Archive for sexism

Great Metal Albums of 1983: Motley Crue- Shout at the Devil

Posted in 1980s, Heavy Metal, Heavy Metal and the 1980s, Music, Rock, Uncategorized with tags , , , , , , , , , on February 17, 2017 by 80smetalman

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I believe I’m not the only one who thinks “Shout at the Devil” is Motley Crue’s best album. It would be after that Motley Crue would be more into posing instead of the quality of their music. The band’s image with that album was darker, to the point they would be accused of Satanism. Then again, I’ve always said that being accused of that was the mark of a metal band’s success.

They first came to my attention courtesy of MTV where I saw the video for the album’s first single, “Looks That Kill.” You know the one where the band traps a bunch of scantly clad women in a steel fence only to be rescued by some Valkyrie type warrior. In 1983, I found that video to be cool but having watched it again recently, I just laugh at it. Furthermore, nowadays, I agree with anyone who says that video is sexist. Still, I do like the song, probably my favourite Crue song of all time.

Let me be blunt here, I have always thought that Motley Crue weren’t the most talented musicians to get together and call themselves a band. However, on “Shout at the Devil,” they definitely play to their strengths. There are some good songs on it too. True, beginnings like they way Motley Crue start the album off with “In the Beginning,” which sounds like a sermon before crashing headlong into the title track seem more common these days but it was a good attention grabber. “Bastard” is a decent song and the instrumental “God Bless the Children of the Beast” convinces me that Mick Mars is not the worst guitarist in metal. Like Pat Benatar and Vow Wow and quite a few other bands, they have their own cover of the Beatles classic, “Helter Skelter.” Probably the most, covered Beatles song in heavy metal. Other bands have produced better covers of it but Motley Crue’s isn’t bad.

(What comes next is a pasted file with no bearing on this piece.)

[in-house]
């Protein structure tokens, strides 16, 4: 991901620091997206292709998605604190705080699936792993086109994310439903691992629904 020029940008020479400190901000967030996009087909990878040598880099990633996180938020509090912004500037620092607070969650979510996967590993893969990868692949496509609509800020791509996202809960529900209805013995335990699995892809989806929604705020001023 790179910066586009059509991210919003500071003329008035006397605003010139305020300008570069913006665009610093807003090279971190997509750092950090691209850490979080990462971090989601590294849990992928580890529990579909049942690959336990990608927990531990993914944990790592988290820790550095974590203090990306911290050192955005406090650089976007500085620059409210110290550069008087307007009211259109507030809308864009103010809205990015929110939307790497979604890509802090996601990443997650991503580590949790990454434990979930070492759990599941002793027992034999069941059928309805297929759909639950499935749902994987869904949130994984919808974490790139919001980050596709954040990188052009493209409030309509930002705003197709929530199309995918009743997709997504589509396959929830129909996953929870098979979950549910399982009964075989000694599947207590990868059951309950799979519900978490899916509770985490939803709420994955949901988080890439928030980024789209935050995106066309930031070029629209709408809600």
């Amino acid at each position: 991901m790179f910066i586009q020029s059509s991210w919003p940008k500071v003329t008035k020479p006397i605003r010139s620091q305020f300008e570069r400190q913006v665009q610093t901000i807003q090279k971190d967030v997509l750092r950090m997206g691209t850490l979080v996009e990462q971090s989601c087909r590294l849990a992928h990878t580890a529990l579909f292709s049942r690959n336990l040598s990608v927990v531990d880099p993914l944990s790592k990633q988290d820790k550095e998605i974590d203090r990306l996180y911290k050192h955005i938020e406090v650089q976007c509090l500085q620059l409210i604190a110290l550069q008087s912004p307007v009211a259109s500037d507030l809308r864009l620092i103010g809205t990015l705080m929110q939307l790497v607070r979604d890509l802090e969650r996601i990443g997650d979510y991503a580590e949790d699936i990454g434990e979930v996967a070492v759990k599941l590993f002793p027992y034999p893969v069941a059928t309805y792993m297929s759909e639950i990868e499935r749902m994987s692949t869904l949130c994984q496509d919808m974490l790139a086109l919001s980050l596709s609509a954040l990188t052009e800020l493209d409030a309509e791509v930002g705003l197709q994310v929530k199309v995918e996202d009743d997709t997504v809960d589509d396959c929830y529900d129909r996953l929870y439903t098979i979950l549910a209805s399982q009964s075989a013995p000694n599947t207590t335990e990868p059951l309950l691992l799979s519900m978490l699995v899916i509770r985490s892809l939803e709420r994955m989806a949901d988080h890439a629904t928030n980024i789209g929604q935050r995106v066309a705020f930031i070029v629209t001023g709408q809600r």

Side two of “Shout at the Devil” isn’t quite as good as the first side. The only real standout song is their second single, “Too Young to Fall in Love.” However, what they do well is to stick to the basic formula of heavy metal and it works well for them. Then again, I do like some of the riffs on “Knock’em Dead Kid” and Mars’s guitar solo on “Ten Seconds to Love” is rather cool. In reference to what said about four of the last five songs not standing out, they do keep the album ticking over to an interesting closer in “Danger.”

Track Listing:

  1. In the Beginning
  2. Shout at the Devil
  3. Looks That Kill
  4. Bastard
  5. God Bless the Children of the Beast
  6. Helter Skelter
  7. Red Hot
  8. Too Young to Fall in Love
  9. Knock’Em Dead Kid
  10. Ten Seconds to Love
  11. Danger
Motley Crue

Motley Crue

Vince Neil- vocals

Mick Mars- guitars

Nikki Sixx- bass

Tommy Lee- drums

“Shout at the Devil,” will always remain for me, Motley Crue’s best album. However, it seem when they broke through with it, the abandoned some of the things that this album helped gain them that commercial success.

Next post: Dokken- Breaking the Chains

To buy Rock and Roll Children. go to http://www.strategicpublishinggroup.com/title/RockAndRollChildren.html

Also available on Amazon, Barnes & Noble and Froogle and on sale at Foyles Book Shop in London

 

 

 

 

 

 

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Book Review: Laina Dawes- What Are You Doing Here?

Posted in Heavy Metal, Heavy Metal and the 1980s, Music, Rock, Uncategorized with tags , , , , , , , , , , on February 10, 2014 by 80smetalman